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Ahhh, Provence. With its quintessential Mediterranean climate, proximity to the French Riviera, and culinary fame, it is a surprise that good wine even has a chance here. But, in ever increasing amounts, this is the case. The vineyards of Provence are a historical crossroads of the major ruling empires, starting with the Romans. Throw in the Sardegnians, Carolingians and the House of Savoy, and you have a viticultural puzzle that just recently has begun to match the quality of the famous aioli, bouillabaisse and ratatouille. Rosé, the perfect complement to the garlic-rich, but fresh cuisine, is the most famous product from this region but reds and whites are also made. Thirteen varieties of grapes are permitted in AOC wines, including a few leftover from the Sardegnians, such as Rolle. Cinsault, Grenache, Syrah and Carignan are the ones you will find the most often, however.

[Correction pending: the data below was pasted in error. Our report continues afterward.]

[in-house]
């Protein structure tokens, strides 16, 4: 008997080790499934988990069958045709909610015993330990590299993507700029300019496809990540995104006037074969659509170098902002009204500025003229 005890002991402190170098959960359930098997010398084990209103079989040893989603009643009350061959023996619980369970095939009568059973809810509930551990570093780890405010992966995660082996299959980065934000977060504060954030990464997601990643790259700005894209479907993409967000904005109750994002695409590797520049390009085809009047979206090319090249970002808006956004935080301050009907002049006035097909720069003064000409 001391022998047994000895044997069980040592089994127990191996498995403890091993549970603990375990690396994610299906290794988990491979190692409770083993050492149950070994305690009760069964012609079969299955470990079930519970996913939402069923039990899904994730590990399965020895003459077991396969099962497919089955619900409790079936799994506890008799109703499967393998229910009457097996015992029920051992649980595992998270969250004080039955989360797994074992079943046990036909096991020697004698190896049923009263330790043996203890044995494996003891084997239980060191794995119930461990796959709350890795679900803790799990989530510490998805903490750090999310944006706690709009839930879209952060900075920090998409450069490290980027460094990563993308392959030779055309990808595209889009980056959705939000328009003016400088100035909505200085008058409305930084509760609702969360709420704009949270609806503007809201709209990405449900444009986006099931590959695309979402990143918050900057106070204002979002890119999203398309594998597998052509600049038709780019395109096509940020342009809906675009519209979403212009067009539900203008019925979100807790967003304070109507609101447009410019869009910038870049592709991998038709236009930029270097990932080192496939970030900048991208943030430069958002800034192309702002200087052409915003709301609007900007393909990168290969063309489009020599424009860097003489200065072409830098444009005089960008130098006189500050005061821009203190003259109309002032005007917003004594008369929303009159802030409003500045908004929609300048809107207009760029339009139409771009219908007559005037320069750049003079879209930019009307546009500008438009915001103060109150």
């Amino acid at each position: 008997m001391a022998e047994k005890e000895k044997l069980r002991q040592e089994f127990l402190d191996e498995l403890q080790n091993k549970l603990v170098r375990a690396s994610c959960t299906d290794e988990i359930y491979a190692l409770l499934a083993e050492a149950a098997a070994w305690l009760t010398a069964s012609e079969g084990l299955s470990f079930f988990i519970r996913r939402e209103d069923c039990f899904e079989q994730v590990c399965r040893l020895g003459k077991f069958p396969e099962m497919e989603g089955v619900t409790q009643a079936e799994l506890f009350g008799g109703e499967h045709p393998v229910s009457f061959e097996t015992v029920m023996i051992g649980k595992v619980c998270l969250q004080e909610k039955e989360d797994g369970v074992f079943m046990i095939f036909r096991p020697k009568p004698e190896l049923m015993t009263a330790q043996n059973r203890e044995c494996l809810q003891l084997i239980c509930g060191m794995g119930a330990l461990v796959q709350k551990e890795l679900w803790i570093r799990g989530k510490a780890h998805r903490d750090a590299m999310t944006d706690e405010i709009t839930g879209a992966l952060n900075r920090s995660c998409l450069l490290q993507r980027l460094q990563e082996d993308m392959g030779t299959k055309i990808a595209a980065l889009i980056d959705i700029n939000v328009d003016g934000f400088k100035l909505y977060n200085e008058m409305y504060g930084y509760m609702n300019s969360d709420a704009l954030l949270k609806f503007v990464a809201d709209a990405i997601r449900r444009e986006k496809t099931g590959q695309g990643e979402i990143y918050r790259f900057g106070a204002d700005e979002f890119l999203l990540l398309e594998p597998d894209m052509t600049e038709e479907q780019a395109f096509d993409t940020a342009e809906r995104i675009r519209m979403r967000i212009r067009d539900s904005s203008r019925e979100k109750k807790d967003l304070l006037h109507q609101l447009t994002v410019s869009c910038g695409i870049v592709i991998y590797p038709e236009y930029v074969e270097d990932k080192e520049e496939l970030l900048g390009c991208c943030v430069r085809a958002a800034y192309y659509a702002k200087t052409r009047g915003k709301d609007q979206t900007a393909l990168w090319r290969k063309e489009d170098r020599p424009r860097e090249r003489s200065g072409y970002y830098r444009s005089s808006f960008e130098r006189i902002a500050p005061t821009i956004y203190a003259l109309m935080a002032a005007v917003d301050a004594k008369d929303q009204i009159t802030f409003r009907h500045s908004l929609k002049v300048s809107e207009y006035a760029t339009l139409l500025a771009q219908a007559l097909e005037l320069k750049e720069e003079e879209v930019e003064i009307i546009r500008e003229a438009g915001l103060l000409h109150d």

Provence’s beauty is also what makes it ideal for grapes. Mountains composed of limestone, schist and quartz rise above the ocean, creating not only shelter from the mistral wind, but also allowing vineyards to be planted with varying exposures and at altitude. The native plants and terrain, known as “garrigue” consist of lavender, thyme, and other small, but tough bushes that can withstand the wind and also absorb the salt in the air. Garrigue surrounds the vineyards and it flavors the wine. You know you are drinking a wine from Provence when a faint hint of sea salt lingers on the finish.